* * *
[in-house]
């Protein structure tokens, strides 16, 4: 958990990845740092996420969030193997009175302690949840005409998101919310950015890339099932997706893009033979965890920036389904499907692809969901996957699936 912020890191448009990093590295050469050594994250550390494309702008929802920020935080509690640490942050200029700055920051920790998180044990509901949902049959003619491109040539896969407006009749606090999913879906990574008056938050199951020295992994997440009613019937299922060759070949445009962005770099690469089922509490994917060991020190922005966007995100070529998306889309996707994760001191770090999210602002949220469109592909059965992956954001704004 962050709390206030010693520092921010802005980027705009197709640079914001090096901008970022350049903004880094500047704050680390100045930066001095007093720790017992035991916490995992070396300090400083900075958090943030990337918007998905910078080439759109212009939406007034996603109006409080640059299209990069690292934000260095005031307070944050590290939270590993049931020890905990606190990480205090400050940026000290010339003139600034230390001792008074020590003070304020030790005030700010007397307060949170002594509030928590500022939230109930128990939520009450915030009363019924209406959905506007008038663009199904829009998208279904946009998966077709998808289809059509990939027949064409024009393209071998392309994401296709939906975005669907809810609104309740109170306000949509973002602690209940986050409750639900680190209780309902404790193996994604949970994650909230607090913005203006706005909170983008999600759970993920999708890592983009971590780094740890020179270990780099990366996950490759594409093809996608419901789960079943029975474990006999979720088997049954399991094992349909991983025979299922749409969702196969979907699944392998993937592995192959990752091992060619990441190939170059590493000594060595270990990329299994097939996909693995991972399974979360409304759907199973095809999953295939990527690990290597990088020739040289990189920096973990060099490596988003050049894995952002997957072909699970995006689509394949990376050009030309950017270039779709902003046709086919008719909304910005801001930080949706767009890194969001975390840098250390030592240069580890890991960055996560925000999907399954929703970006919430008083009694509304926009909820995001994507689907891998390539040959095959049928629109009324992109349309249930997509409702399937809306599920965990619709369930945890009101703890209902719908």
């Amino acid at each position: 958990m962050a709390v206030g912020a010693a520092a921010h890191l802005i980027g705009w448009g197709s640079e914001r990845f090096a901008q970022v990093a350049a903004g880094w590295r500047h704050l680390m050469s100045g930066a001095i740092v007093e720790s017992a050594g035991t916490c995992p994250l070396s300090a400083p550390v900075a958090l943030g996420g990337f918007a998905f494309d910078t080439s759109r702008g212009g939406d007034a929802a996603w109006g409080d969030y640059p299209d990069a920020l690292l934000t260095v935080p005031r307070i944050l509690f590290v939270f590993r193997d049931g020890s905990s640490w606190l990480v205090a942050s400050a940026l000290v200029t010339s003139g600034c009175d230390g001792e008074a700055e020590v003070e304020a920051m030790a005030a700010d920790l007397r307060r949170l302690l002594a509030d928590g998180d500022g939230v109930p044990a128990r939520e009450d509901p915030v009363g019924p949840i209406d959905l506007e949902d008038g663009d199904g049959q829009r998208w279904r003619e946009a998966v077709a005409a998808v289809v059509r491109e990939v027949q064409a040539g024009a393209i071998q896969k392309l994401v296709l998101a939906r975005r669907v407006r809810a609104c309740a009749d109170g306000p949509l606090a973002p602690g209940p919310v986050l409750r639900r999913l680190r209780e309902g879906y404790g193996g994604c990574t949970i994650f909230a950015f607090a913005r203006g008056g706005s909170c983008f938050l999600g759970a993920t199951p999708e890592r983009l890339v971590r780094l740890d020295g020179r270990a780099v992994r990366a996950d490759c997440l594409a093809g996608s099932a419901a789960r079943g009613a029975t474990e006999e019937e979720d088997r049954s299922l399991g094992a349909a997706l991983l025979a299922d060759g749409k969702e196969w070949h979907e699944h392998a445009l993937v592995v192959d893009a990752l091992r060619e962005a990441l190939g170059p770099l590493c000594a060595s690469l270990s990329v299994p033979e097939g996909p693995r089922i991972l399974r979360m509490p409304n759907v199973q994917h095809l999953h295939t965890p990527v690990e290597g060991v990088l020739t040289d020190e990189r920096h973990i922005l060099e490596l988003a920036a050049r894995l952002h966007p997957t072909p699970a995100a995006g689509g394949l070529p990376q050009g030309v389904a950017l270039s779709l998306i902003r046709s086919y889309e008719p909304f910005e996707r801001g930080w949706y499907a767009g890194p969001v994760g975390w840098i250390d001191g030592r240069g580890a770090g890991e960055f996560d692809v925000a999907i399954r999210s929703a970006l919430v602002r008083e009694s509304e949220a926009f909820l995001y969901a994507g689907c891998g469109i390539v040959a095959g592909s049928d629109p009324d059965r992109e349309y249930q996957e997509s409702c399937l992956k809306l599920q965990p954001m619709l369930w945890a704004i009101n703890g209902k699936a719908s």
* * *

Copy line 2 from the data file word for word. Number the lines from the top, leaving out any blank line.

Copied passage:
């Protein structure tokens, strides 16, 4: 958990990845740092996420969030193997009175302690949840005409998101919310950015890339099932997706893009033979965890920036389904499907692809969901996957699936 912020890191448009990093590295050469050594994250550390494309702008929802920020935080509690640490942050200029700055920051920790998180044990509901949902049959003619491109040539896969407006009749606090999913879906990574008056938050199951020295992994997440009613019937299922060759070949445009962005770099690469089922509490994917060991020190922005966007995100070529998306889309996707994760001191770090999210602002949220469109592909059965992956954001704004 962050709390206030010693520092921010802005980027705009197709640079914001090096901008970022350049903004880094500047704050680390100045930066001095007093720790017992035991916490995992070396300090400083900075958090943030990337918007998905910078080439759109212009939406007034996603109006409080640059299209990069690292934000260095005031307070944050590290939270590993049931020890905990606190990480205090400050940026000290010339003139600034230390001792008074020590003070304020030790005030700010007397307060949170002594509030928590500022939230109930128990939520009450915030009363019924209406959905506007008038663009199904829009998208279904946009998966077709998808289809059509990939027949064409024009393209071998392309994401296709939906975005669907809810609104309740109170306000949509973002602690209940986050409750639900680190209780309902404790193996994604949970994650909230607090913005203006706005909170983008999600759970993920999708890592983009971590780094740890020179270990780099990366996950490759594409093809996608419901789960079943029975474990006999979720088997049954399991094992349909991983025979299922749409969702196969979907699944392998993937592995192959990752091992060619990441190939170059590493000594060595270990990329299994097939996909693995991972399974979360409304759907199973095809999953295939990527690990290597990088020739040289990189920096973990060099490596988003050049894995952002997957072909699970995006689509394949990376050009030309950017270039779709902003046709086919008719909304910005801001930080949706767009890194969001975390840098250390030592240069580890890991960055996560925000999907399954929703970006919430008083009694509304926009909820995001994507689907891998390539040959095959049928629109009324992109349309249930997509409702399937809306599920965990619709369930945890009101703890209902719908």